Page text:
How To File A Southwest Flight Cancellation Complaint With USDOT
Because it’s getting out of hand.
Traveling during the holidays is always hectic, but 2022 was particularly chaotic, thanks, in part, to a record-breaking winter storm that caused thousands of flight delays and cancellations. If you were scheduled to fly on Southwest Airlines over the holiday break, there’s a good chance you experienced the inconveniences first hand. Thankfully, the U.S. Department of Transportation (USDOT) is allowing customers to file a Southwest flight cancellation complaint for disrupting holiday plans and causing many to rack up unplanned travel expenses, so if you’ve been personally victimized by the airline this holiday, here’s what you need to know about filing a cancellation complaint with USDOT.
The 2022 holiday season was slated to be a busy one for travel, but no one could’ve predicted there would be a historic winter storm that would lead to more than 6,000 flight cancellations and over 21,000 delays between Dec. 21 and Dec. 23. One of the worst offenders of the cancellation wave was Southwest Airlines, even after the holidays ended. According to the flight tracking website FlightAware, Southwest canceled nearly 2,700 of its flights on Tuesday, Dec. 27 (a whopping 64% of the company’s total flights for the day), and delayed another 1,050 flights, or 25% of its total flights. As of Wednesday, Dec. 28, Southwest has canceled over 2,500 flights (62%) for Dec. 28, and 2,358 flights (58%) for Dec. 29.
To put that in perspective, you can look at other airline cancellations following the bad winter weather. On Dec. 27, United Airlines had to cancel 79 of its flights, which tuned out to be about 3% of its total flights for the day, while American Airlines canceled 29, which was a negligible fraction of its total flights.
There’s no denying Winter Storm Elliott caused a massive shake-up across all major airlines. So, why has Southwest been receiving the brunt of the cancellation criticism? During a Dec. 28 appearance on Good Morning America, U.S. Secretary of Transportation Pete Buttigieg called the Southwest situation a “meltdown,” and he said the company is “past the point where they could say that this is a weather-driven issue,” due to the fact that the rest of the aviation system cancellations were down to about 4% as of Dec. 28, while Southwest still had cancellation rates around 60%. “What this indicates is a system failure,” said Buttigieg.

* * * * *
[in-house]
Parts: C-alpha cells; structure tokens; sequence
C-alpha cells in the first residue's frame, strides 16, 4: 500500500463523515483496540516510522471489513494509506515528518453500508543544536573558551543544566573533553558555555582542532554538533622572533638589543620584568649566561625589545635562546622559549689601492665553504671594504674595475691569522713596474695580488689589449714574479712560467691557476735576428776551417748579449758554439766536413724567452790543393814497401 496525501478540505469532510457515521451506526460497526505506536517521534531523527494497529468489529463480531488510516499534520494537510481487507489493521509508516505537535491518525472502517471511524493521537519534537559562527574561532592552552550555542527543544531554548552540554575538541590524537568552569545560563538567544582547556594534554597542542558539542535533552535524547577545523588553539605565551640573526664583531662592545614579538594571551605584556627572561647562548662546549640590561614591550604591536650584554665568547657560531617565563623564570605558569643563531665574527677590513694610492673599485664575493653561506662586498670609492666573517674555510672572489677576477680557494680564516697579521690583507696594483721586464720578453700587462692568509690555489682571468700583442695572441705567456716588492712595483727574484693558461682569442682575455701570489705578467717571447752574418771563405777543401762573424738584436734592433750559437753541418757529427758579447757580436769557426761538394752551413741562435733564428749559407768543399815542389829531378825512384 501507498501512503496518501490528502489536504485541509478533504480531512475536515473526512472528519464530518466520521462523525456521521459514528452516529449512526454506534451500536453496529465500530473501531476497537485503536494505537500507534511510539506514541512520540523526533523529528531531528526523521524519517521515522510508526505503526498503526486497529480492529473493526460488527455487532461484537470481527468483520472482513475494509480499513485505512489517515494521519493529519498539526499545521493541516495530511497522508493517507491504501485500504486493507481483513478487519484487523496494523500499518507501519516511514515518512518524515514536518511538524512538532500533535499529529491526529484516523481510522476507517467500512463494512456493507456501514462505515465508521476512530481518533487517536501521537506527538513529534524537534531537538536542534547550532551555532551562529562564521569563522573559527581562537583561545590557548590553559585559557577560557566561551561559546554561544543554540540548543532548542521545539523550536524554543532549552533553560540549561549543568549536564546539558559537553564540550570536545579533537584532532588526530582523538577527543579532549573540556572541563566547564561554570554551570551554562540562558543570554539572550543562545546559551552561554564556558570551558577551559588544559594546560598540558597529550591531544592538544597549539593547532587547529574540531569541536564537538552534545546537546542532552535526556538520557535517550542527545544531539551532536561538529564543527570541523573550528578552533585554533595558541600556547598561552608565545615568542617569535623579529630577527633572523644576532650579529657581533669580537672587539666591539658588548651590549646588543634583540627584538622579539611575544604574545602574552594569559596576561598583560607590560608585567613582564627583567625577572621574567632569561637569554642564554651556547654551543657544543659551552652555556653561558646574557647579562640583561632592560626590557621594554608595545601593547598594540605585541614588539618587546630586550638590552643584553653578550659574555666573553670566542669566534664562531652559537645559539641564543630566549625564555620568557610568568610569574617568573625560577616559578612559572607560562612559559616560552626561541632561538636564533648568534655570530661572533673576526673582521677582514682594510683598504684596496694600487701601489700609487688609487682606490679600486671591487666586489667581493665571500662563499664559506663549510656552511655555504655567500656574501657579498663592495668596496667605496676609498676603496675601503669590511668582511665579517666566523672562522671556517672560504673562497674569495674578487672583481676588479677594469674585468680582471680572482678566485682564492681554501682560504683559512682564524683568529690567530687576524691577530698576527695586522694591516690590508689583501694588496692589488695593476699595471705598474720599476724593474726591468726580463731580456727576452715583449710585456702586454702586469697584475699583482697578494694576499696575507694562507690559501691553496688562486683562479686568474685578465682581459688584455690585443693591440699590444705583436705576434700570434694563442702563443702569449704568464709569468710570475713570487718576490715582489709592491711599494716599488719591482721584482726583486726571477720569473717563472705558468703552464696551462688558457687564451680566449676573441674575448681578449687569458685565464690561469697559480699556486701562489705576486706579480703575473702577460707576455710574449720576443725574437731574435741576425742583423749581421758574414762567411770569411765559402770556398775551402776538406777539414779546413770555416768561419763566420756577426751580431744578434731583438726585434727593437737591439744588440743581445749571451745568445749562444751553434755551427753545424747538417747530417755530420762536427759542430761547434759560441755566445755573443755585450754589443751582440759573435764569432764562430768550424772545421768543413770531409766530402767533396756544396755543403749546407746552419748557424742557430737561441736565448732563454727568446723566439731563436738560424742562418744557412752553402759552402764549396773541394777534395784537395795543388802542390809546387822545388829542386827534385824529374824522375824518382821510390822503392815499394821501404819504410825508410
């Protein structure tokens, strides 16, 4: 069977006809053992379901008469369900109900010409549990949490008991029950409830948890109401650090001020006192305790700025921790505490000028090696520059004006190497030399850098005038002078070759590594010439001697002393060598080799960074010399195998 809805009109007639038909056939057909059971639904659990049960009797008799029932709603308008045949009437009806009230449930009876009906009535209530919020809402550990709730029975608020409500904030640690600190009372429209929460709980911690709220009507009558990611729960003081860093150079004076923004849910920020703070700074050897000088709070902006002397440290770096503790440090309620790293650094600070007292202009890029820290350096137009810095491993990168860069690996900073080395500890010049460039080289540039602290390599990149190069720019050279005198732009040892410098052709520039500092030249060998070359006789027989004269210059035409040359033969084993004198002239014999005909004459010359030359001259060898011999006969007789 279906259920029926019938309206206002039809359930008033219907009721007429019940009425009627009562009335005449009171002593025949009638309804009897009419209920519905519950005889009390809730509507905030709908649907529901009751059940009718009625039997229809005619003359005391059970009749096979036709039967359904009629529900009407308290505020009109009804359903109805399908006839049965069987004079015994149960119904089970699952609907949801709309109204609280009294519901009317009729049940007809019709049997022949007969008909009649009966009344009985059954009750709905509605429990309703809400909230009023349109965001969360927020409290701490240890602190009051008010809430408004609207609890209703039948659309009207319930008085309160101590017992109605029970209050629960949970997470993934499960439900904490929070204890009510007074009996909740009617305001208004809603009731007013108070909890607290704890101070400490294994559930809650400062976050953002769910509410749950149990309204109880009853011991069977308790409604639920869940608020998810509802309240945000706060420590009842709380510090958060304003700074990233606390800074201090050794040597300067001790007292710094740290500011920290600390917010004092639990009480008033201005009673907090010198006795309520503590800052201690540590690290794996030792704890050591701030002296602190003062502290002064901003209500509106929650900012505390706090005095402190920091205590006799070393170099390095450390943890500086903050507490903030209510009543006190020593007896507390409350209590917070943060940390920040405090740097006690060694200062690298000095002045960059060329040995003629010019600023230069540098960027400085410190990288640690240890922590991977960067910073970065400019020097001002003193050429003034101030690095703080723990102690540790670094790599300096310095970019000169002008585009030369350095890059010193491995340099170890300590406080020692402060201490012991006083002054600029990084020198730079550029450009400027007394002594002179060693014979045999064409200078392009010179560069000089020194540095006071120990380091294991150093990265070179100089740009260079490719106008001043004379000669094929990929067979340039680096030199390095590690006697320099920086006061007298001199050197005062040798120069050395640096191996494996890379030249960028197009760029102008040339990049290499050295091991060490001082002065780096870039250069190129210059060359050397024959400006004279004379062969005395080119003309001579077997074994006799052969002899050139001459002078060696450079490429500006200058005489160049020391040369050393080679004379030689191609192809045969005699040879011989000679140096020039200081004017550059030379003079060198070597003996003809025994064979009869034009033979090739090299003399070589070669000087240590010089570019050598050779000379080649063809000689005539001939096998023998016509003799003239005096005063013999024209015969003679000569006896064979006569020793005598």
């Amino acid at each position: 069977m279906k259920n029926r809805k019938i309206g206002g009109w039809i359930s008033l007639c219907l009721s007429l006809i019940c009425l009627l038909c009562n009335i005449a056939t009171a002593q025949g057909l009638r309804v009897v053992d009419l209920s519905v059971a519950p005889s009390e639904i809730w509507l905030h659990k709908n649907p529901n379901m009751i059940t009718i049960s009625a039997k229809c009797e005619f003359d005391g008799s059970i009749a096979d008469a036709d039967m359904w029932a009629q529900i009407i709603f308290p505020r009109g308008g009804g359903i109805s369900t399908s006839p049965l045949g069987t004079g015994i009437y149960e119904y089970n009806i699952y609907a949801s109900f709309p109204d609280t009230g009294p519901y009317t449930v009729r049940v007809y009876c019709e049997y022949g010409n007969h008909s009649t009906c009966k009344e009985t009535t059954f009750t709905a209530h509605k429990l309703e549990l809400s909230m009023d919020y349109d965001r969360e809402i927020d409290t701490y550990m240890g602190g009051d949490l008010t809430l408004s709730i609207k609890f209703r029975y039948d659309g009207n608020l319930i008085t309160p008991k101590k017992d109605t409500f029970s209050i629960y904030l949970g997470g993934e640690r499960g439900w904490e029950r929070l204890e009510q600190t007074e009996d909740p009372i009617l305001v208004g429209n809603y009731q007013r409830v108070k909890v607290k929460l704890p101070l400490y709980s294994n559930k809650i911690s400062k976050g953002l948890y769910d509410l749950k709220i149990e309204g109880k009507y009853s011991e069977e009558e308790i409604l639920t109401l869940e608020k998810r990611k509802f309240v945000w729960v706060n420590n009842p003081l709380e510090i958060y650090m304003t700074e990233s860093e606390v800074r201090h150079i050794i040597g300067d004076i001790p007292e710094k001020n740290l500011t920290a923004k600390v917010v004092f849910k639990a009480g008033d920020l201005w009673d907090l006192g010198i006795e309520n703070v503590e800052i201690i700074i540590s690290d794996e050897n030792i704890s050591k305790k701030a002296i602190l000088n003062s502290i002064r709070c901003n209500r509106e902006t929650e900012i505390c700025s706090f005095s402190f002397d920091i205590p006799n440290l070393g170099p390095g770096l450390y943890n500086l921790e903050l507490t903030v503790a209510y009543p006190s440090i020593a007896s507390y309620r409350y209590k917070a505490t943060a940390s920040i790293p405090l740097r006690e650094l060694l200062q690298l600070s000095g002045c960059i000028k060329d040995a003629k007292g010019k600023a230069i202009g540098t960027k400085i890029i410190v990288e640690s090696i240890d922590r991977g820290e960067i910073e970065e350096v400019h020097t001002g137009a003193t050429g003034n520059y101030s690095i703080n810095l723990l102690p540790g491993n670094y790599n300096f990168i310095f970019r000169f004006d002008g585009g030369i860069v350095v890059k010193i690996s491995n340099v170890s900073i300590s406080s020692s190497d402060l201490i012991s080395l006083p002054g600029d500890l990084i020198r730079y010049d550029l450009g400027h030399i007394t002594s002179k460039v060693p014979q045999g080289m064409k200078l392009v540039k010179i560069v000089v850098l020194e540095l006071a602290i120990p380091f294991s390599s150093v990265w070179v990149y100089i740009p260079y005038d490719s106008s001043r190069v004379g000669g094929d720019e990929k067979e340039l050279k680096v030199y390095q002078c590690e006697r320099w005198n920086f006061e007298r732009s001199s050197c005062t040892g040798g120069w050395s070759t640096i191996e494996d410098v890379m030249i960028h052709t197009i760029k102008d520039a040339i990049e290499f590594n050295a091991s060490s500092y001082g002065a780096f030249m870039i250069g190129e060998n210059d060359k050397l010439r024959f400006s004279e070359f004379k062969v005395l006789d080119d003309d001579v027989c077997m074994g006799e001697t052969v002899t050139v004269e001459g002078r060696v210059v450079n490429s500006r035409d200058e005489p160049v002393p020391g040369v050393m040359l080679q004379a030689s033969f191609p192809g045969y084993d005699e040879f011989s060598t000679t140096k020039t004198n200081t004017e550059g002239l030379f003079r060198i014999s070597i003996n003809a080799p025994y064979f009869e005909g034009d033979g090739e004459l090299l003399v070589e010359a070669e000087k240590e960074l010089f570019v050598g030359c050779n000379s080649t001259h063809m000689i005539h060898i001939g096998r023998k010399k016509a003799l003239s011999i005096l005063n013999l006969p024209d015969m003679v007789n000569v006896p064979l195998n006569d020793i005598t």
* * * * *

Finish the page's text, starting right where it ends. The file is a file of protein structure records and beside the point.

The former mayor also advocated that Southwest provide “adequate compensation” to those affected by the schedule changes to cover accommodations like food and hotels. In a Twitter thread posted on Dec. 27, the USDOT reminded customers that “Southwest’s customer service plan commits the airline to providing meal vouchers and hotels where available to passengers who are experiencing significant delays and cancellations,” so if you’ve been shelling out your own cash on accommodations, you might want to read the company’s full customer service plan to find out how you can get those costs covered.
The staggering number of cancellations forced thousands to spend the holidays alone at the airport, and now there are even more travelers who don’t know if they’ll be able to make it back home in time to watch the ball drop on New Year’s Eve. If you’re one of the thousands, here’s what you can do to file a complaint against Southwest with the U.S. Department of Transportation.
How To File A USDOT Complaint
According to a tweet from the official USDOT Twitter account on Dec. 27, affected customers can “visit [the] Office of Aviation Consumer Protection's website to learn more about [their] rights and file a complaint if needed.” The link provided in the tweet will take you to a page titled “Aviation Consumer Protection,” which details your rights as a traveler. To file a complaint, scroll down to the computer icon that says “File A Consumer Complaint” and click the link.